Grounded Under the Volcanic Ash: Eyewitness Report of the Chaos in Europe


Image: Daniel Örn, Flickr

It started with a strange hue of gray in the skies. "Looks like rain," my friend commented as we started up the steps from the train platform on Thursday evening. Commuting home after being isolated all day behind the firewall of a Paris client, we were as yet unaware of the plume of ash spewing from Eyjafjallajökull Volcano in far away Iceland.

The good news is we woke Friday to a gorgeous sunrise...which lasted until 10 a.m.! The bad news we already knew: traffic chaos. Under the capitalized, bright red headline "Volcanic Cloud: Paris Airports Closure," bulletins continuously pushed back the expected duration of flight bans. But, as any experienced road warrior knows, when you are travelling and things get out of control, there is only one thing to do: find the humor in it.Of course, finding the humor always comes a bit hard when screen after screen at the train station reports "Complet" -- this train is full. All trains from Paris to the east are booked solid. Today. And tomorrow. And the next day. What do you know? The French train employees are in the tenth day of a strike. But there is nowhere to turn: after 45 minutes of searching the computer terminal at the train station, the service desk has progressed from client number 38 to 46. I am holding number 59.

Back to the laptop...maybe some old-fashioned sleuthing will turn up a route that meanders back home to Berlin. Sure enough: working in tandem, my friend finds a train on the French website that will get me across the border. I find a connection on the German Bahn website. We time our bookings to snatch the tickets one right after the other to make a complete journey. Voila! A trip to pick up the booked French ticket and find an internet cafe to print the German boarding card will seal the deal.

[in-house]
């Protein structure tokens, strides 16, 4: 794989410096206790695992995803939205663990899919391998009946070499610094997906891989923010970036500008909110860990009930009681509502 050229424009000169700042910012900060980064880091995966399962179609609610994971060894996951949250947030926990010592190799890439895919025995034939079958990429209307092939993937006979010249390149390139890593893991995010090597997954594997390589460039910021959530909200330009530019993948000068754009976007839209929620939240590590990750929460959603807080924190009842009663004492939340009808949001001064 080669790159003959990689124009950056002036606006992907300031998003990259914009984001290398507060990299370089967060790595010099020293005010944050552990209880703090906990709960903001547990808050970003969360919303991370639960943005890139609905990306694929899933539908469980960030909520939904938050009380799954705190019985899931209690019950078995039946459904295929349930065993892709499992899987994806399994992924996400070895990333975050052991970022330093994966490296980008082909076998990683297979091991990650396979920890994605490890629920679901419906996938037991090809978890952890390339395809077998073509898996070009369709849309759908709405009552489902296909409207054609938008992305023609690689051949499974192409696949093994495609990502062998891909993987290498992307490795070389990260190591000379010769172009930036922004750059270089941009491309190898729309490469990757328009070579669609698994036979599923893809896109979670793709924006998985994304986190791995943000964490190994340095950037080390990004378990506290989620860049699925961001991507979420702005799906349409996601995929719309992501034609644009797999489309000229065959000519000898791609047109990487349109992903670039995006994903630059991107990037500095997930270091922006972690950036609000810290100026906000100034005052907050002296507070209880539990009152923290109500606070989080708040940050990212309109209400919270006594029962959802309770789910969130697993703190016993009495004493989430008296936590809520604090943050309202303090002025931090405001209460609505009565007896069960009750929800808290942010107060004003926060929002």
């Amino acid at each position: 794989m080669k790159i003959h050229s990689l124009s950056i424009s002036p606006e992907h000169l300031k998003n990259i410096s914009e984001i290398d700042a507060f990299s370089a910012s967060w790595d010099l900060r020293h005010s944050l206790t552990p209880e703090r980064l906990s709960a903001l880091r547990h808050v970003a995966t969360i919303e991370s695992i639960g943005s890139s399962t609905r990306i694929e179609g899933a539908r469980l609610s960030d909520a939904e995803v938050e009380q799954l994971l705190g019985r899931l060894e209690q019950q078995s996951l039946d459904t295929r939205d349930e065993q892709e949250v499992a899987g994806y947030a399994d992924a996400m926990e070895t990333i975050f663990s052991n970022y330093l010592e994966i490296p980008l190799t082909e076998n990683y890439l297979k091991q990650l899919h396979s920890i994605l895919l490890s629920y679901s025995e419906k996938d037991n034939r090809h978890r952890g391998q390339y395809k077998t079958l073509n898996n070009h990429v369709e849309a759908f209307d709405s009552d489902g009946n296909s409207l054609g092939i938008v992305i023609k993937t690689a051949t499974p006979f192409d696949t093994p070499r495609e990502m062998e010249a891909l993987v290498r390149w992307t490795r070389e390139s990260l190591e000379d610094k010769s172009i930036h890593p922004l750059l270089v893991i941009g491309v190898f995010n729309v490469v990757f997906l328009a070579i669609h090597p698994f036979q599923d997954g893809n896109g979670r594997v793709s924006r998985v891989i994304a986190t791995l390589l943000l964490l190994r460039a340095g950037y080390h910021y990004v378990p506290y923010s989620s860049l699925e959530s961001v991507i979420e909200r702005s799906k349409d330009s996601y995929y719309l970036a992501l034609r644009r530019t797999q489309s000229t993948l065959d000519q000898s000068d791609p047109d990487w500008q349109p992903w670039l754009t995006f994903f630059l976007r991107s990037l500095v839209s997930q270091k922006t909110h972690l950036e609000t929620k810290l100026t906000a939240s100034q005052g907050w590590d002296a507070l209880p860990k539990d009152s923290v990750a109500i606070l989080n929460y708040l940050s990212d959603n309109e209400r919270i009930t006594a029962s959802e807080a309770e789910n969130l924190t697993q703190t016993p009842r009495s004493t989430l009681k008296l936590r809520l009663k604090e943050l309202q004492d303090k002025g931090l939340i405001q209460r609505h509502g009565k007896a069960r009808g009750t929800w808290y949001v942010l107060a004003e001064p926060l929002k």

And with a secure route back to the bosom of my family, only one day later than planned, the humor begins to bubble to the surface. We walk to one of Paris' main train stations, Gare St. Lazare, in hopes of finishing our task more quickly at the larger service area. In spite of the large crowd already meandering through the cattle-gate style queue at only 9:00 a.m., we reach a service counter in good time, amused by crowd watching during the wait. As my French boarding card prints out, the station manager begins making rounds of all the service counters. Gesticulating wildly, he declares loudly and repeatedly as he passes each agent, "The trains are full! There are no more seats on any major line!" To fully appreciate the humor, you must imagine the outrageous French accent, and the satisfaction of knowing that this early bird got the boarding card. With ticket in hand, we leave the chaotic scene behind.

Luckily, I don't have to struggle with a hotel booking. Eventually, the French train company realizes that heroic gestures are required. They reinforce the train schedules to help stranded travellers find a way out. I look forward to the train ride: my friend loaned me her copy of McDonough & Braungart's classic manifesto Cradle to Cradle. Nature has finally made time for me to read it. All's well that ends well.

Maybe next time I will plan a better mode of transport: 7 Luxury Ways to Travel That are Also Easy on the Earth
More on Iceland's Volcanic Eruption:
Don't Go Into the Survival Shelter: Icelandic Volcano Eruption Unlikely to Have Global Impact
Volcanic Haze Closes British Airports; Continent Cut Off
SLIDESHOW: Earth on Fire: The Awesome Power of Volcanic Eruptions, Captured in Pictures
SLIDESHOW: Erupting Volcano's Incredible Impact

Tags: Air Travel | Natural Disasters

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